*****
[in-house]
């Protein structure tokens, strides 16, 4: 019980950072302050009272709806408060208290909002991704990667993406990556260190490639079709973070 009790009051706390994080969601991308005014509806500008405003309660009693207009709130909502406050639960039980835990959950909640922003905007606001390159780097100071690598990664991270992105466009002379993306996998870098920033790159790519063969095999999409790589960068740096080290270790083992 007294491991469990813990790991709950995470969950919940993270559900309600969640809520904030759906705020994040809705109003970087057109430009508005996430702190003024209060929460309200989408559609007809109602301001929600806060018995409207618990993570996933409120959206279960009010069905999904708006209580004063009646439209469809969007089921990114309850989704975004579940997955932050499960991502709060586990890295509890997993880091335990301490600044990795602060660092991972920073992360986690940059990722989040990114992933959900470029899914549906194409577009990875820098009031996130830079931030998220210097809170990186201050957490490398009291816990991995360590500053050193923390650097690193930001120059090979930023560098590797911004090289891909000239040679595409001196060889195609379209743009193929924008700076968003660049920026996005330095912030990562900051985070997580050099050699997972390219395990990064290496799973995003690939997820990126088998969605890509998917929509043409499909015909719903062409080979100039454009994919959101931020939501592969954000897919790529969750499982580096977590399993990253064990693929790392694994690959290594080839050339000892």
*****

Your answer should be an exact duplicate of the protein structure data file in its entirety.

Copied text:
[in-house]
């Protein structure tokens, strides 16, 4: 019980950072302050009272709806408060208290909002991704990667993406990556260190490639079709973070 009790009051706390994080969601991308005014509806500008405003309660009693207009709130909502406050639960039980835990959950909640922003905007606001390159780097100071690598990664991270992105466009002379993306996998870098920033790159790519063969095999999409790589960068740096080290270790083992 007294491991469990813990790991709950995470969950919940993270559900309600969640809520904030759906705020994040809705109003970087057109430009508005996430702190003024209060929460309200989408559609007809109602301001929600806060018995409207618990993570996933409120959206279960009010069905999904708006209580004063009646439209469809969007089921990114309850989704975004579940997955932050499960991502709060586990890295509890997993880091335990301490600044990795602060660092991972920073992360986690940059990722989040990114992933959900470029899914549906194409577009990875820098009031996130830079931030998220210097809170990186201050957490490398009291816990991995360590500053050193923390650097690193930001120059090979930023560098590797911004090289891909000239040679595409001196060889195609379209743009193929924008700076968003660049920026996005330095912030990562900051985070997580050099050699997972390219395990990064290496799973995003690939997820990126088998969605890509998917929509043409499909015909719903062409080979100039454009994919959101931020939501592969954000897919790529969750499982580096977590399993990253064990693929790392694994690959290594080839050339000892």